HUD National Disaster Resilience Competition
Eligible applicants for the NDRC included states and local governments that were struck by natural disasters in 2011 through 2013 were eligible to compete. State and local applicants were required to develop innovative approaches to reduce their future risks to natural hazards and build long-term resilience. The winning proposals received funding to implement innovative resilience projects. Of the nearly $1 billion available, about $820 million were made available to all states and local governments that experienced a Presidential disaster declaration in 2011, 2012, and 2013; the remaining funds were set-aside for the region affected by Hurricane Sandy.
The National Disaster Resilience Competition was a year-long competition structured in two phases: (1) the framing phase and (2) the implementation phase. During Phase I, applicants were asked to develop broad approaches to increase the resilience of their states and communities. Of the 67 eligible applicants, 40 teams were selected to develop innovative resilience projects in Phase II. Phase II applications had to include a cost-benefit analysis of their proposed project that accounted for the social and ecological benefits of the project.
The benefit cost analysis (BCA) that HUD required as part of this competition was an innovation that could be replicated in other grant programs. Applicants were allowed to present both quantitative and qualitative analysis of the benefits of the projects. Applicants were also asked to look at the following factors:1
- lifecycle costs of the project - project costs and operation and maintenance costs.
- resiliency value - protection from effects of future and repeated natural disasters including reduction in expected property damages, reduction of expected casualties, value of reduced displacement, reduced vulnerability of energy and water infrastructure to large-scale outages.
- environmental value - ecosystem and biodiversity effects, reduced energy use, reduced greenhouse gas emissions, reduced air pollution, improved water quality, reduced urban-heat island effects.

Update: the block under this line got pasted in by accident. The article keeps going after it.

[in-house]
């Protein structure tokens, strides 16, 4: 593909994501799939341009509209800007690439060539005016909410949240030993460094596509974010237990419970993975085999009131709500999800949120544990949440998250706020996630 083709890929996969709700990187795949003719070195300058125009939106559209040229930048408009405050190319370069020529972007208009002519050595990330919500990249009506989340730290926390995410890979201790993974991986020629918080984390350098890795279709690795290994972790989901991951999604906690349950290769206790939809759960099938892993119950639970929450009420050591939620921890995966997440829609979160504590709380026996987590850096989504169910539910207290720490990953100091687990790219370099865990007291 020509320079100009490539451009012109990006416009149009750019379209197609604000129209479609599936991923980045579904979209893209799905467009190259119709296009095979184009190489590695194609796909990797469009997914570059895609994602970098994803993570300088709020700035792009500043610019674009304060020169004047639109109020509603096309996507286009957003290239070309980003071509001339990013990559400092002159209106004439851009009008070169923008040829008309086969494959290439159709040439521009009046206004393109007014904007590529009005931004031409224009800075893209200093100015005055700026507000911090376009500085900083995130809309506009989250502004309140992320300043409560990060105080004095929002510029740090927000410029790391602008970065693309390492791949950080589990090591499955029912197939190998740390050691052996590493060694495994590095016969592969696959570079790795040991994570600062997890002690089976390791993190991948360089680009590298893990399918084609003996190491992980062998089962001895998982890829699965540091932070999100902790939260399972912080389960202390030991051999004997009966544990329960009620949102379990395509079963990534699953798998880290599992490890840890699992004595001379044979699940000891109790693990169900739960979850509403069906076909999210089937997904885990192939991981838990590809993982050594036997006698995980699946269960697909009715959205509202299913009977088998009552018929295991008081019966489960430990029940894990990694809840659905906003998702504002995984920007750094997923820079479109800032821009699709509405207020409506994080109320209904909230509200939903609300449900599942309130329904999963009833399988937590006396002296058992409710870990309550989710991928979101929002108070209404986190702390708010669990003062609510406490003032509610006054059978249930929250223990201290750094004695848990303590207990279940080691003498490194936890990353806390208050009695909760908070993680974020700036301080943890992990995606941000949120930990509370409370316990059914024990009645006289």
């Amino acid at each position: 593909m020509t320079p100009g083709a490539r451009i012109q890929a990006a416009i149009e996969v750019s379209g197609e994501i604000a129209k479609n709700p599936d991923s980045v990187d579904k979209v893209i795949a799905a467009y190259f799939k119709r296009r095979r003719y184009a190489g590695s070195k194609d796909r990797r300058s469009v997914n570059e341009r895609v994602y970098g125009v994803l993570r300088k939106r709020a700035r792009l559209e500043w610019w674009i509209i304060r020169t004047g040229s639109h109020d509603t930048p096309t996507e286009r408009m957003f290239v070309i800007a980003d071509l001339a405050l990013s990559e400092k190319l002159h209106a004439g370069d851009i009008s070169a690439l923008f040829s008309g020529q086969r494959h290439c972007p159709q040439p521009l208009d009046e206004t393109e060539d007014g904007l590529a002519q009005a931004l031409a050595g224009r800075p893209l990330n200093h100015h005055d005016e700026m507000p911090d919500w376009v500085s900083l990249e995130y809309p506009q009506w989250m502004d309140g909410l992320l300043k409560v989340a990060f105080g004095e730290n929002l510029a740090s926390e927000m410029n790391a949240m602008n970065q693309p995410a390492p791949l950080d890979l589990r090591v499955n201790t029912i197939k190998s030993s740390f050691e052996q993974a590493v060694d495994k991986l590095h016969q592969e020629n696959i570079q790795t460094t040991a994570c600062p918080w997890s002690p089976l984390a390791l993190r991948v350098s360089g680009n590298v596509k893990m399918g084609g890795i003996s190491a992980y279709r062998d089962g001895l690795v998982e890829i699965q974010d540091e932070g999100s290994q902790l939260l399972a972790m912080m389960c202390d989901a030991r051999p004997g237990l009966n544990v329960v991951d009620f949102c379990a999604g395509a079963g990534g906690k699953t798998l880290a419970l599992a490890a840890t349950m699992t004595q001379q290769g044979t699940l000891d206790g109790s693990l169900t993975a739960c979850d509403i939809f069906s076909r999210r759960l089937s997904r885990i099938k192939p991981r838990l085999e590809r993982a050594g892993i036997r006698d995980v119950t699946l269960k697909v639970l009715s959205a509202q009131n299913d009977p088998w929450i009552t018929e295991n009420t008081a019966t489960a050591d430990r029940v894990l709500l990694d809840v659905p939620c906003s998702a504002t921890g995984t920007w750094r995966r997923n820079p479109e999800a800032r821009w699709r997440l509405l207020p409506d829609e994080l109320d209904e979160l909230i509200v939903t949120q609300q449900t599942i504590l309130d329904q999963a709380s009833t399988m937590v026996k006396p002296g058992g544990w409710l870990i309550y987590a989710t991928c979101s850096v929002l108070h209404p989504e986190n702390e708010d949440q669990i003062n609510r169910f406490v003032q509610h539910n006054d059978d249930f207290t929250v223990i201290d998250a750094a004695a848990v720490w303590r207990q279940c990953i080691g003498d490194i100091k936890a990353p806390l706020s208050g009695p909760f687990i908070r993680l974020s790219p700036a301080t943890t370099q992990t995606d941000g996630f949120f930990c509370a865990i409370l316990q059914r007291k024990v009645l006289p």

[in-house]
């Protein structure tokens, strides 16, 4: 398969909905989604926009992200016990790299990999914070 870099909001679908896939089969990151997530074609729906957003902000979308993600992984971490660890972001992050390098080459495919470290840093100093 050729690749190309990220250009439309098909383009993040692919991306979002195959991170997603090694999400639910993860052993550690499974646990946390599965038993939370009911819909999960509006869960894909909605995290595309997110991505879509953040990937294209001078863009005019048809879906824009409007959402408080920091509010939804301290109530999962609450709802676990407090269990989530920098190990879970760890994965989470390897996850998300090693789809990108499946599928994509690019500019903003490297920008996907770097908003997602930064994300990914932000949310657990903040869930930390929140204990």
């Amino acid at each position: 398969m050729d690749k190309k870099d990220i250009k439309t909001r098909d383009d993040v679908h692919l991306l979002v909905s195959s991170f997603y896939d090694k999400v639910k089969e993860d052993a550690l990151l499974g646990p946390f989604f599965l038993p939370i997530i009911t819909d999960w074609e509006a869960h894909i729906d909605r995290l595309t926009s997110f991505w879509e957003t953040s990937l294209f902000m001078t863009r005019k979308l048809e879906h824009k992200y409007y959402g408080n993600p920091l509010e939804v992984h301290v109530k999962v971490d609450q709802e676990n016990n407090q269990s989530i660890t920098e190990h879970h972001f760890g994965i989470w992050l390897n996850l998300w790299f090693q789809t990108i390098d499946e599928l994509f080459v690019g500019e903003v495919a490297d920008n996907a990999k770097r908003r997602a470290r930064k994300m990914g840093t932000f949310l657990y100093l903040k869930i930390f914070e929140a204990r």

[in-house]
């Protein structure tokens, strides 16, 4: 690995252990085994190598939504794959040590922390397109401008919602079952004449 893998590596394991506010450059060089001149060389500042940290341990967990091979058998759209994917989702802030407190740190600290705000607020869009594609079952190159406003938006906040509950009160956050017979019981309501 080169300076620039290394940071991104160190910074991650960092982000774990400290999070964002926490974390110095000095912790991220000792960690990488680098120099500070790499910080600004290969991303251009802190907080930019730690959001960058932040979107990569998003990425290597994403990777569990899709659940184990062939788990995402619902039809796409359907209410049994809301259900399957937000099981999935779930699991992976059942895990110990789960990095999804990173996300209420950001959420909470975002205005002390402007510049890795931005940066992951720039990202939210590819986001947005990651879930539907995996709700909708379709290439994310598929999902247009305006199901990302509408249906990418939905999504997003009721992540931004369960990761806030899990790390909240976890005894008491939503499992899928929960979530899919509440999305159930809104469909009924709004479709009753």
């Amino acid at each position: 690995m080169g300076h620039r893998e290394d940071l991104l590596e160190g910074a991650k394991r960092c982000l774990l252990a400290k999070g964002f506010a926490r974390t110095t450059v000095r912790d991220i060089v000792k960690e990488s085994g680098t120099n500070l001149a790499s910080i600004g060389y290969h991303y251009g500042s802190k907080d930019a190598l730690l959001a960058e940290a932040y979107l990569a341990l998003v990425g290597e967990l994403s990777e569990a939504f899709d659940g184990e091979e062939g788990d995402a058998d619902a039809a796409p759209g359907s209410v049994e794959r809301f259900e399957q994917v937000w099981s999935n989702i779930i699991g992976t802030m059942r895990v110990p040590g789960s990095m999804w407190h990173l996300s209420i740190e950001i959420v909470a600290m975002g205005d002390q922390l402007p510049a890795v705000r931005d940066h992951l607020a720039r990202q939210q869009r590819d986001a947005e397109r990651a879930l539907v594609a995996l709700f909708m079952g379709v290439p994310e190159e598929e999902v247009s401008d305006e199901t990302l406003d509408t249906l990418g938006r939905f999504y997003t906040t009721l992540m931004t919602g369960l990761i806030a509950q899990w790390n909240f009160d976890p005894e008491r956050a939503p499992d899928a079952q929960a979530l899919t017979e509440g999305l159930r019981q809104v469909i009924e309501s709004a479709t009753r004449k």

- social value - reductions in human suffering (such as lives lost, illness from exposure to environmental contamination, asthma and cancer rates, and population living with greater environmental risk), benefits to low and moderate income persons and households, improved living environment (such as elimination or reduction of slum and blight conditions, improved social cohesion, improved recreational values, greater access to cultural, historical, archaeological sites and landscapes, equal access to resilient community assets), and greater housing affordability.
- economic revitalization - direct benefits to local or regional economy (e.g., tourism revenues) and increases in property value.
In January 2016, thirteen winning proposals were selected to receive funding to implement their projects. The winners included California, Connecticut, Iowa, Louisiana, New Jersey, New York, Tennessee, Virginia, New York City, New Orleans, Minot, North Dakota, Shelby County, Tennessee, and Springfield, Massachusetts. The projects include a fire suppression and bioenergy facility to protect forest and watershed health in California, tribal relocation and wetlands restoration in Louisiana, creation of a resilience district in New Orleans, and green infrastructure improvements to public housing campuses in New York City, among others.